Is It Worth Checking For Anxiety – Depression in Osteoarthritis?

Cost-utility Analysis suggests not. I am not a big fan of attributing chronic pain to anxiety-depression – (sorry Dr. Sarno)… Recent analysis suggests in osteoarthritis it is not cost -effective to spend special time on anxiety depression

Arthritis Care Res (Hoboken). 2018 Apr 2.
doi: 10.1002/acr.23568. [Epub ahead of print]
Cost-utility Analysis of Routine Anxiety and Depression Screening in Patients Consulting for Osteoarthritis: results from the POST Trial.
Kigozi J, Jowett S, Nicholl BI, Lewis M, Bartlam B, Green D, Belcher J, Clarkson K, Lingard Z, Pope C, Chew-Graham CA,  Croft P, Hay EM, Peat G, Mallen CD
https://www.ncbi.nlm.nih.gov/pubmed/29609205

“routine screen and manage comorbid anxiety and depression in patients presenting with OA is unlikely to be cost-effective”

 

probably won’t stop studies looking into catastrophizing in osteoarthritis

doing a google scholar on such, ended up with multiple hits – G’d help me…

https://scholar.google.ca/scholar?hl=en&as_sdt=0%2C5&q=catastrophizing+osteoarthritis&btnG=

 

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One Response to Is It Worth Checking For Anxiety – Depression in Osteoarthritis?

  1. Sam Unruh says:

    Why is is that it is still being falsely promoted that Chronic Pain is a result of mental instability when more and more truly scientific research is proving that Chronic Pain results in progressive ongoing changes in brain structure and that these changes actual vary between different types of chronic pain?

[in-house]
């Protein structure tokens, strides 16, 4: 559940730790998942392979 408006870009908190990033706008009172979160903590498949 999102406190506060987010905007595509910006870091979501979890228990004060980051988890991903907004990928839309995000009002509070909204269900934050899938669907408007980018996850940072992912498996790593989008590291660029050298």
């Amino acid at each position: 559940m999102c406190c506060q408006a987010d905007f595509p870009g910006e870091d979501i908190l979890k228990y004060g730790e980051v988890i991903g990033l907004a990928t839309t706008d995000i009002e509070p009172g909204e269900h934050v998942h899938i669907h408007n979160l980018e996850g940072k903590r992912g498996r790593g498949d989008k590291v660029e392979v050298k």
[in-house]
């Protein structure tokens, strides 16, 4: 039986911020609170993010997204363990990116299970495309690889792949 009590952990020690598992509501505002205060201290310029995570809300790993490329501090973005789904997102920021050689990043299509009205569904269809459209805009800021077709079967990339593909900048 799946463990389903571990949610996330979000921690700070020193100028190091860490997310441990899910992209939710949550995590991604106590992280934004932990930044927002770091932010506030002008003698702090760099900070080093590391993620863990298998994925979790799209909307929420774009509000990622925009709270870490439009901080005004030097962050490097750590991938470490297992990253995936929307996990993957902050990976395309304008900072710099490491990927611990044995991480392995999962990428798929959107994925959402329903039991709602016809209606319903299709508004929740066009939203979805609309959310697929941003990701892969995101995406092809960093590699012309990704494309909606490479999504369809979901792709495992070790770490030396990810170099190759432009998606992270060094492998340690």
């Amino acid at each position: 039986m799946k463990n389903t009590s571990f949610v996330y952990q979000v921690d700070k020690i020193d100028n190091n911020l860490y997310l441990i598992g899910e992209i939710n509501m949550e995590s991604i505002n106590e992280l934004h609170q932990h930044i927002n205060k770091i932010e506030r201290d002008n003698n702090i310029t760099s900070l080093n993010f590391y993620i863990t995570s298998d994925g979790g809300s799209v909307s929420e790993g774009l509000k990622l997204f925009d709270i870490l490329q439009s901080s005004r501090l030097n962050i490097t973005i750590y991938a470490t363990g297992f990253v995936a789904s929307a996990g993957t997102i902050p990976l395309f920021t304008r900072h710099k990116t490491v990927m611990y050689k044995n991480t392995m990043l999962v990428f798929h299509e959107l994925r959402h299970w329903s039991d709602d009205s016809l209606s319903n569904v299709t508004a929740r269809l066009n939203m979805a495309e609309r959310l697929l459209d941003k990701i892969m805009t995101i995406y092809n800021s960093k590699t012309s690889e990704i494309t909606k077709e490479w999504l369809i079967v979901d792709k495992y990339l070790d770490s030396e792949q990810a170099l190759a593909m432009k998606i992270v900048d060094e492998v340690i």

What do these people expect of people who are left in continuous pain, have lost or are losing their independence and freedom, who no longer have the mental stimulation of social networks, and in many (if not most) cases have very limited interaction with anyone other than their medical care providers and possibly family (where those haven’t already abandoned them).

    In researching CRPS I keep running across this old falsehood being perpetuated by supposed medical “professionals”, in spite of the fact that all research points to a direct cause/effect relationship that establishes chronic pain as the cause, not the effect.

    Sure, there might be a few where the depression “might” be the cause but by far the majority of those suffering from Chronic Pain would have been considered totally stable prior to their injury or the onset of their pain.

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